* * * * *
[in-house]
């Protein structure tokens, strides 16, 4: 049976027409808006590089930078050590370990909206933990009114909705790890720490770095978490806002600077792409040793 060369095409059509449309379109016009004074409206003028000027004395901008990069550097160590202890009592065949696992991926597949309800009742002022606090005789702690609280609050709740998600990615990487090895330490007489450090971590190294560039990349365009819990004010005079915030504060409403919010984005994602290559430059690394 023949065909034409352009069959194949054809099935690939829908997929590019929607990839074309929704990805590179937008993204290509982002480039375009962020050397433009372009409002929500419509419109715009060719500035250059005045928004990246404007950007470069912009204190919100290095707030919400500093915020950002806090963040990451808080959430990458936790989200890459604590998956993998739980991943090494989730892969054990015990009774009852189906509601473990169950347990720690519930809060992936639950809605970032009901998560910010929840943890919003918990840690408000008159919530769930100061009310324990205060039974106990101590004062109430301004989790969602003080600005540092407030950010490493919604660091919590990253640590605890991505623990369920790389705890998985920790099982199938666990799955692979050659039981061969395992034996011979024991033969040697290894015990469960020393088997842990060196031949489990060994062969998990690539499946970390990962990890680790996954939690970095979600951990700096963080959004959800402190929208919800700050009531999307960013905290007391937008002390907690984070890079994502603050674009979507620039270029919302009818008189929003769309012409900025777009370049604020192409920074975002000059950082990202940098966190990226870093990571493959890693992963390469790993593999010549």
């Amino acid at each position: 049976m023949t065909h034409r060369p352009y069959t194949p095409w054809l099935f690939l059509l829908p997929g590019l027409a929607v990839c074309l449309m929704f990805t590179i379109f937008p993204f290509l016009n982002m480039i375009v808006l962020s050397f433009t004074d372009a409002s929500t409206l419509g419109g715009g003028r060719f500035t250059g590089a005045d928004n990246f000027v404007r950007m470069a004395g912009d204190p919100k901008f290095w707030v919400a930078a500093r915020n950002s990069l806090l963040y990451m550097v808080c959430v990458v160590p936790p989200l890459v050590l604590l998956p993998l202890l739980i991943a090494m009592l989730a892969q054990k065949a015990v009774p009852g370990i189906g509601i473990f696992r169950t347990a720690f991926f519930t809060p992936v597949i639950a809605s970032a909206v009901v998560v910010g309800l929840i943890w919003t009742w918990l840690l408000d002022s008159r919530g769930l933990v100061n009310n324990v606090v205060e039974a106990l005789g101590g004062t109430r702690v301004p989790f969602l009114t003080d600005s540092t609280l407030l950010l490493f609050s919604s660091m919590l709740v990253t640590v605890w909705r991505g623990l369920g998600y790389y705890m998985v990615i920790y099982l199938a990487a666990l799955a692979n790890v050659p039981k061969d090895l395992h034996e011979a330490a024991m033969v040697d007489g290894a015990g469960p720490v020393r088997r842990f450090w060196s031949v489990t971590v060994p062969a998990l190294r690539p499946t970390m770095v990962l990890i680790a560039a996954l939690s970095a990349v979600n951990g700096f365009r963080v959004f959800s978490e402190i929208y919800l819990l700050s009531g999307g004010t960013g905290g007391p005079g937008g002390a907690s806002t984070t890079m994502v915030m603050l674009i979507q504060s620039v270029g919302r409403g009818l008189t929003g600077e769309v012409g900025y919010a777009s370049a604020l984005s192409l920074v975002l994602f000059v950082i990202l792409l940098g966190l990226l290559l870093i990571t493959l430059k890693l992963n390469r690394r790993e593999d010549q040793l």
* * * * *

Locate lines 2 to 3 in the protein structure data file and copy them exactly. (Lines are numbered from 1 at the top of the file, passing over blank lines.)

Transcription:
């Protein structure tokens, strides 16, 4: 049976027409808006590089930078050590370990909206933990009114909705790890720490770095978490806002600077792409040793 060369095409059509449309379109016009004074409206003028000027004395901008990069550097160590202890009592065949696992991926597949309800009742002022606090005789702690609280609050709740998600990615990487090895330490007489450090971590190294560039990349365009819990004010005079915030504060409403919010984005994602290559430059690394 023949065909034409352009069959194949054809099935690939829908997929590019929607990839074309929704990805590179937008993204290509982002480039375009962020050397433009372009409002929500419509419109715009060719500035250059005045928004990246404007950007470069912009204190919100290095707030919400500093915020950002806090963040990451808080959430990458936790989200890459604590998956993998739980991943090494989730892969054990015990009774009852189906509601473990169950347990720690519930809060992936639950809605970032009901998560910010929840943890919003918990840690408000008159919530769930100061009310324990205060039974106990101590004062109430301004989790969602003080600005540092407030950010490493919604660091919590990253640590605890991505623990369920790389705890998985920790099982199938666990799955692979050659039981061969395992034996011979024991033969040697290894015990469960020393088997842990060196031949489990060994062969998990690539499946970390990962990890680790996954939690970095979600951990700096963080959004959800402190929208919800700050009531999307960013905290007391937008002390907690984070890079994502603050674009979507620039270029919302009818008189929003769309012409900025777009370049604020192409920074975002000059950082990202940098966190990226870093990571493959890693992963390469790993593999010549």
């Amino acid at each position: 049976m023949t065909h034409r060369p352009y069959t194949p095409w054809l099935f690939l059509l829908p997929g590019l027409a929607v990839c074309l449309m929704f990805t590179i379109f937008p993204f290509l016009n982002m480039i375009v808006l962020s050397f433009t004074d372009a409002s929500t409206l419509g419109g715009g003028r060719f500035t250059g590089a005045d928004n990246f000027v404007r950007m470069a004395g912009d204190p919100k901008f290095w707030v919400a930078a500093r915020n950002s990069l806090l963040y990451m550097v808080c959430v990458v160590p936790p989200l890459v050590l604590l998956p993998l202890l739980i991943a090494m009592l989730a892969q054990k065949a015990v009774p009852g370990i189906g509601i473990f696992r169950t347990a720690f991926f519930t809060p992936v597949i639950a809605s970032a909206v009901v998560v910010g309800l929840i943890w919003t009742w918990l840690l408000d002022s008159r919530g769930l933990v100061n009310n324990v606090v205060e039974a106990l005789g101590g004062t109430r702690v301004p989790f969602l009114t003080d600005s540092t609280l407030l950010l490493f609050s919604s660091m919590l709740v990253t640590v605890w909705r991505g623990l369920g998600y790389y705890m998985v990615i920790y099982l199938a990487a666990l799955a692979n790890v050659p039981k061969d090895l395992h034996e011979a330490a024991m033969v040697d007489g290894a015990g469960p720490v020393r088997r842990f450090w060196s031949v489990t971590v060994p062969a998990l190294r690539p499946t970390m770095v990962l990890i680790a560039a996954l939690s970095a990349v979600n951990g700096f365009r963080v959004f959800s978490e402190i929208y919800l819990l700050s009531g999307g004010t960013g905290g007391p005079g937008g002390a907690s806002t984070t890079m994502v915030m603050l674009i979507q504060s620039v270029g919302r409403g009818l008189t929003g600077e769309v012409g900025y919010a777009s370049a604020l984005s192409l920074v975002l994602f000059v950082i990202l792409l940098g966190l990226l290559l870093i990571t493959l430059k890693l992963n390469r690394r790993e593999d010549q040793l």